The legendary comment was in response to cynical journalists who had suggested that the company's withdrawal and then reintroduction of Coke's original formula was either a brilliant marketing ploy or an insanely stupid branding error.
Whatever its motivation, the tactic worked, and Coke emerged victorious from the precarious strategic position that Pepsi had cleverly manoeuvred it into. Since then, Coke and its various brand extensions have continually beaten Pepsi into second place in most carbonated beverage markets.
With two decades of hindsight, it is clear that Coke won the battle against Pepsi to be the world's number one cola, but it may well have lost the war to become the more successful corporation. Since the start of 2006, PepsiCo and Coca-Cola are almost identical in overall market capitalisation.
But ask analysts to nominate which is best placed for the future and most will choose PepsiCo. While Coke's share price has fallen by a third in the past five years, PepsiCo's has risen by the same amount.
Coca-Cola's competitive success in the cola wars of the 80s has now become its biggest weakness in the very different markets of the 21st century.
After Coke won the cola wars it continued to focus on carbonated beverages to the extent that 85% of its global profits still come from this category.
In contrast, PepsiCo licked its wounds 20 years ago and opted for a diversification strategy. Today, less than a quarter of its global profits come from its fizzy drinks.
PepsiCo now boasts 17 brands that each generate in excess of $1bn dollars a year globally. The corporation has an enviable portfolio of brands such as Walkers, Tropicana, Aquafina, Gatorade and Quaker that all operate in different categories with equal amounts of success. Coca-Cola may be used to the number-one slot in cola, but in the other growth categories that it competes in, such as sports drinks or bottled water, it finishes a distant second to a PepsiCo brand.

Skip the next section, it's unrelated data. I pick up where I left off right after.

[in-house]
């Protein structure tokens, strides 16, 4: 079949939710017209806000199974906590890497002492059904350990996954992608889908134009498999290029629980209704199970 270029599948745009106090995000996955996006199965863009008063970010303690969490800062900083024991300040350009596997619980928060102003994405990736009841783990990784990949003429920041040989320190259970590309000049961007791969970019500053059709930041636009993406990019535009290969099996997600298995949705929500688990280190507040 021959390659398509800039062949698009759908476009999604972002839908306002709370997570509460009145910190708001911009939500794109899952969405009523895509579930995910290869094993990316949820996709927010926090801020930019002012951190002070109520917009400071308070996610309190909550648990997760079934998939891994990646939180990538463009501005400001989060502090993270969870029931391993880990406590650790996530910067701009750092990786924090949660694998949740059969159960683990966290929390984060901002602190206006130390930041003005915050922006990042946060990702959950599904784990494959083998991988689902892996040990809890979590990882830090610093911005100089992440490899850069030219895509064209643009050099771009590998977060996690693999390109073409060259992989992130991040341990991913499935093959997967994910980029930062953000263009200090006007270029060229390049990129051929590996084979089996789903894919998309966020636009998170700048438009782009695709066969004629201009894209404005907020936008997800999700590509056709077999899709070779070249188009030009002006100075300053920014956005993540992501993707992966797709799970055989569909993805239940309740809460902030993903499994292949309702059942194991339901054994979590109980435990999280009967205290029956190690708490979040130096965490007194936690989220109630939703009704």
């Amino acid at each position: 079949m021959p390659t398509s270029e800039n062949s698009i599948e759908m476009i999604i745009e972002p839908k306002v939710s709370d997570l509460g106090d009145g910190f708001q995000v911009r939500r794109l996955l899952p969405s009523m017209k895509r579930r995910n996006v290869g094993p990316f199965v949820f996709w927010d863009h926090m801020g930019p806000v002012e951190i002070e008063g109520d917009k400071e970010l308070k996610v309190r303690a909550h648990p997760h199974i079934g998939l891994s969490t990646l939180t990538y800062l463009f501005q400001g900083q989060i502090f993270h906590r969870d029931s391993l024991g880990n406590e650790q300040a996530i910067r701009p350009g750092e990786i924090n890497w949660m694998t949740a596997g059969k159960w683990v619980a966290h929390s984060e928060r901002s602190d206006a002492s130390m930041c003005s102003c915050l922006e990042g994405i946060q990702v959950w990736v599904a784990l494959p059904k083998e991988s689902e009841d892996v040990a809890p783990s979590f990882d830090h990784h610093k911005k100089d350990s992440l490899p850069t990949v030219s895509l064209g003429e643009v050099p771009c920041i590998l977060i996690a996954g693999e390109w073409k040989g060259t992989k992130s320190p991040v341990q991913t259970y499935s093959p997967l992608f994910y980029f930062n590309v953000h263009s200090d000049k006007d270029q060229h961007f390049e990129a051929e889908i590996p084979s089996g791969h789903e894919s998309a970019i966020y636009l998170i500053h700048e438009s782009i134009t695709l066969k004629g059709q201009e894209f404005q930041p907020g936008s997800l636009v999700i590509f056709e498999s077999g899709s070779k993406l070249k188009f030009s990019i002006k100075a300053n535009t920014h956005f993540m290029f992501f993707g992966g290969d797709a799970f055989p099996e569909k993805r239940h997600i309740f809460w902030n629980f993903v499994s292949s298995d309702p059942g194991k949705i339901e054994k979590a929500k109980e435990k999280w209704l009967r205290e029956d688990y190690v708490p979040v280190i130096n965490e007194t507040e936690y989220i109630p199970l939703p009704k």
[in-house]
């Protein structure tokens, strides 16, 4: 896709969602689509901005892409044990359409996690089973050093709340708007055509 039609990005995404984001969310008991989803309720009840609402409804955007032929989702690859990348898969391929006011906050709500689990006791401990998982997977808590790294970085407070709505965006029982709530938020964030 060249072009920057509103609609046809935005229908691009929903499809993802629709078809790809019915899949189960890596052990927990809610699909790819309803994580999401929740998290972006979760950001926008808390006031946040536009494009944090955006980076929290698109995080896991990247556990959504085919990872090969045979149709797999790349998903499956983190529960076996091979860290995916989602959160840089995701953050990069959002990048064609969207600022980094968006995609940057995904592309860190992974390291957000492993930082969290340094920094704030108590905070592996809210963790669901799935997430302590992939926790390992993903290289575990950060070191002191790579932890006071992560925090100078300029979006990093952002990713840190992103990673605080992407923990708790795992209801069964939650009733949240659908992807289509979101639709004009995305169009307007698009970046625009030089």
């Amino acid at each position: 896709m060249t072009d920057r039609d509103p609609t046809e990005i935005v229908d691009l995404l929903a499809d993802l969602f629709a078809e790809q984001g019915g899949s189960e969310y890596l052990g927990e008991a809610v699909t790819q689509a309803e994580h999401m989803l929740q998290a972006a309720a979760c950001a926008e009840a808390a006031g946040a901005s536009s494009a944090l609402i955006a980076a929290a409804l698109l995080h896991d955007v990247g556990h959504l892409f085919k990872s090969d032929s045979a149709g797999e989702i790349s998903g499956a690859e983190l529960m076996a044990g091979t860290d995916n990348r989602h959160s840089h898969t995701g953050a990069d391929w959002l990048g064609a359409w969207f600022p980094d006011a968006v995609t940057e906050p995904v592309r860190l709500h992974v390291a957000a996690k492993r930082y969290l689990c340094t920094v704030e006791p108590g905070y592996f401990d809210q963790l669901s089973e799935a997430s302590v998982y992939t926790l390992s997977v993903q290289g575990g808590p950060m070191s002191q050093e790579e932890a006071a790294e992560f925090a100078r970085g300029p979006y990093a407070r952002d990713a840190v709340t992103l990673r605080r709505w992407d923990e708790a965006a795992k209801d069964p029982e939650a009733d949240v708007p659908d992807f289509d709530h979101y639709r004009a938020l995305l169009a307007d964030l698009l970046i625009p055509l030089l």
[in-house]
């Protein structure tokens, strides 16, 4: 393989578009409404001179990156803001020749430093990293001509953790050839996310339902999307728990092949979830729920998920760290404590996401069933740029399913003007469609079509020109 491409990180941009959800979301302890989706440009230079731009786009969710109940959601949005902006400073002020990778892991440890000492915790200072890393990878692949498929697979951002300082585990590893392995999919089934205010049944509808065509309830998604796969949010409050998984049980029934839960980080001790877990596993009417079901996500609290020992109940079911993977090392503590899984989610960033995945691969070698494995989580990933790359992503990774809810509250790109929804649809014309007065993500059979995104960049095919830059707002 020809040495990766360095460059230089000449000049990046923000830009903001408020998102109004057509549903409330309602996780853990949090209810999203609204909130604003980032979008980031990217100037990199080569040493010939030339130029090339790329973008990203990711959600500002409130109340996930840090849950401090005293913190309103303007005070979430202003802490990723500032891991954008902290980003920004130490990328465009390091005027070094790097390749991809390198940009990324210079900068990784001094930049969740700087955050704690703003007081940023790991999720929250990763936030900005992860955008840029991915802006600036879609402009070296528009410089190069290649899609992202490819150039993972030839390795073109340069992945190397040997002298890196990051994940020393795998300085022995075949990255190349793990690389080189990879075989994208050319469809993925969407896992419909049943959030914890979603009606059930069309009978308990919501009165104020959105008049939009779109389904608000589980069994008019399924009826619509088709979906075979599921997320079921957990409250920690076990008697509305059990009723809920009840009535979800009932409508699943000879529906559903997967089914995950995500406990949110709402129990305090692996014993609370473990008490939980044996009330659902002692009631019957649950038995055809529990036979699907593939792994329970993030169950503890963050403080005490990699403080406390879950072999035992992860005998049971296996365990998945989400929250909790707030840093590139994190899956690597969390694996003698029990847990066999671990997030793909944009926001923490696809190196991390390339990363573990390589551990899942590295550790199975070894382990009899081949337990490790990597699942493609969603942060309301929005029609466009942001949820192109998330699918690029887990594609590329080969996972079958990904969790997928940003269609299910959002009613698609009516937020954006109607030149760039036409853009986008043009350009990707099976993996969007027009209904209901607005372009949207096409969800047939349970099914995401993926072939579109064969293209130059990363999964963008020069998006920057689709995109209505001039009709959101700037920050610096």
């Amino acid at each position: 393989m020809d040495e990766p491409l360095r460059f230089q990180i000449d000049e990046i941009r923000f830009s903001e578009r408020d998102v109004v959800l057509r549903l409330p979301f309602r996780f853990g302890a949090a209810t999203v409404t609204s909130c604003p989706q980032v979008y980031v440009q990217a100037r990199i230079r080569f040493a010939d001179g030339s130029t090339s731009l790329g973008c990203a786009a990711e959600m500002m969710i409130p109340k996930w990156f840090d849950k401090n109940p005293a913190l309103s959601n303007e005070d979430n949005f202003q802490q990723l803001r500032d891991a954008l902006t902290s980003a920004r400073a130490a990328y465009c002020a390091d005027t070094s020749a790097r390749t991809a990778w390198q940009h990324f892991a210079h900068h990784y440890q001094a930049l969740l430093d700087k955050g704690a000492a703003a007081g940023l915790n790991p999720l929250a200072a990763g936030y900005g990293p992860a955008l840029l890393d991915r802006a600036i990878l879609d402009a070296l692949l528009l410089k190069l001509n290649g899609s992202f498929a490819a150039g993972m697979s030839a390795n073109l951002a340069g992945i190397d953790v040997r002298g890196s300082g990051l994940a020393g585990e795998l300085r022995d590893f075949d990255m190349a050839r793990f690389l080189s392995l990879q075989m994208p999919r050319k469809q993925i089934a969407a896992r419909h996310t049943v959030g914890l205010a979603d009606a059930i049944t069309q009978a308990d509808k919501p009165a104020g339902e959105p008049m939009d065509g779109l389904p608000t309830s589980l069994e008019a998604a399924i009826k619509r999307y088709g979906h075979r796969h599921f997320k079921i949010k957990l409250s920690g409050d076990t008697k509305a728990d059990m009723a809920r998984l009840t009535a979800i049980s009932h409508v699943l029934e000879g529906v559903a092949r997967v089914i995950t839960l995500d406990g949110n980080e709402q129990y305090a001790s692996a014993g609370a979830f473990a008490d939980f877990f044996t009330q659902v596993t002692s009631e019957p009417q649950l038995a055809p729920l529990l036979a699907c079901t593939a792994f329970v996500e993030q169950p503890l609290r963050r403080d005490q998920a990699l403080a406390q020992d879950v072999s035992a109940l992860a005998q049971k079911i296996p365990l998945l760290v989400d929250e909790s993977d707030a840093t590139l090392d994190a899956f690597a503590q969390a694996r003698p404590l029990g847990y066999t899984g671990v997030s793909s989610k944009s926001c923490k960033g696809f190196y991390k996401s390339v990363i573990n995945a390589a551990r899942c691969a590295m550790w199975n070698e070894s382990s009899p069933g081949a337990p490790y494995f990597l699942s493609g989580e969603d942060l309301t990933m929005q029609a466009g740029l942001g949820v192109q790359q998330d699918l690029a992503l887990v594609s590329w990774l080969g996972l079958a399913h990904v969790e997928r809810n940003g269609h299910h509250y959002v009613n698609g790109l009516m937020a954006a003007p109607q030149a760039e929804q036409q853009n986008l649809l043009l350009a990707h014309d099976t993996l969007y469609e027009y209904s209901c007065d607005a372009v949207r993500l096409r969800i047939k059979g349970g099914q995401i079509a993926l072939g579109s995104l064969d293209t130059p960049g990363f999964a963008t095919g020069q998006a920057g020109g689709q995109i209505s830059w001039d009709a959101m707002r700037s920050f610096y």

A divide is also emerging in the quality of marketing at the two corporations.
One of the great mysteries of marketing is the apparent halo-effect that Coca-Cola personnel engender within our industry. It is as inevitable as it is annoying to encounter marketers who are introduced with the hushed proclamation that they 'were once at Coke'.
Big deal. Based on recent performance, that should earn the aforementioned marketer a one-way ticket to the photo-copying department. Perhaps the most astonishing feature of 2004's Dasani-gate was Coca-Cola's denials that its inept marketing was in any way responsible for the downfall of the brand.
In contrast, PepsiCo's marketers look like the real thing and PepsiCo is rapidly emerging as a world-class marketing company. Operating multiple brands can confer many synergies and strategic advantages and PepsiCo marketers now excel in key areas such as distribution, pricing and brand management. Chief executive Steve Reinemund is currently maximising PepsiCo's scale, range and diversity by applying the reinvigorated 'power of one' strategy to distribution systems, retailer relationships and consumer promotions.
The greatest challenge of brand management is maintaining a focus on brand equity over time. For this, Coke deserve plaudits. An even bigger challenge, however, is running a company in which multiple brands target different segments in alternative categories. For this, Pepsi earns the accolades and, ultimately, the title 'Victor of the Great Cola War'.
30 SECONDS ON ... PEPSICO
- PepsiCo was founded in 1965 following the merger of Pepsi-Cola and snacks firm Frito-Lay. Tropicana was acquired in 1998 and PepsiCo merged with The Quaker Oats Company, gaining Gatorade in the process, in 2001.
- The company recorded an 11.3% growth in revenue in 2005 and it has more than 157,000 employees. PepsiCo brands are available in nearly 200 countries and generate sales of about $85bn (£49bn).
- Last week, PepsiCo reached an agreement to settle a lawsuit that accused Coke of false advertising for its Powerade Option sports drink. The ads suggested it offered more energy-enhancement benefits than PepsiCo's Gatorade. Coke agreed to pull one ad and modify a second.
- PepsiCo's 'power of one' initiative aims to use the strength of its brands and businesses to create customised solutions for retailers.